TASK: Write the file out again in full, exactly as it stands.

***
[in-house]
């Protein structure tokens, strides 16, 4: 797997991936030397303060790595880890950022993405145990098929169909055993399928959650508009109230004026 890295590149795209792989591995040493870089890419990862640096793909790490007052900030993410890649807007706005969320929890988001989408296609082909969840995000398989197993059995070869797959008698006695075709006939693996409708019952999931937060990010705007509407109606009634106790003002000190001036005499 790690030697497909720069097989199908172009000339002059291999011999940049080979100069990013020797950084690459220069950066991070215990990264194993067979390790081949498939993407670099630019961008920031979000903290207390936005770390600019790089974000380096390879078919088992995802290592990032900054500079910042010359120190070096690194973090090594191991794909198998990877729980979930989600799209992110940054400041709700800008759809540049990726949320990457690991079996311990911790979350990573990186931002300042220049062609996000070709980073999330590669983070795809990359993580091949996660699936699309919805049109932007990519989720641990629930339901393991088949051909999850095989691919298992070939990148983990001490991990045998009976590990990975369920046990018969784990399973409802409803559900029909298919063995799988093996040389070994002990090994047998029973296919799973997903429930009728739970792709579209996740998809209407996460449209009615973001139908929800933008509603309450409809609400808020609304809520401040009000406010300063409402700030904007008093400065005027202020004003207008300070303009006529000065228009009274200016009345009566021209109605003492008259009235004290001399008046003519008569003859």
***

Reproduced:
[in-house]
């Protein structure tokens, strides 16, 4: 797997991936030397303060790595880890950022993405145990098929169909055993399928959650508009109230004026 890295590149795209792989591995040493870089890419990862640096793909790490007052900030993410890649807007706005969320929890988001989408296609082909969840995000398989197993059995070869797959008698006695075709006939693996409708019952999931937060990010705007509407109606009634106790003002000190001036005499 790690030697497909720069097989199908172009000339002059291999011999940049080979100069990013020797950084690459220069950066991070215990990264194993067979390790081949498939993407670099630019961008920031979000903290207390936005770390600019790089974000380096390879078919088992995802290592990032900054500079910042010359120190070096690194973090090594191991794909198998990877729980979930989600799209992110940054400041709700800008759809540049990726949320990457690991079996311990911790979350990573990186931002300042220049062609996000070709980073999330590669983070795809990359993580091949996660699936699309919805049109932007990519989720641990629930339901393991088949051909999850095989691919298992070939990148983990001490991990045998009976590990990975369920046990018969784990399973409802409803559900029909298919063995799988093996040389070994002990090994047998029973296919799973997903429930009728739970792709579209996740998809209407996460449209009615973001139908929800933008509603309450409809609400808020609304809520401040009000406010300063409402700030904007008093400065005027202020004003207008300070303009006529000065228009009274200016009345009566021209109605003492008259009235004290001399008046003519008569003859």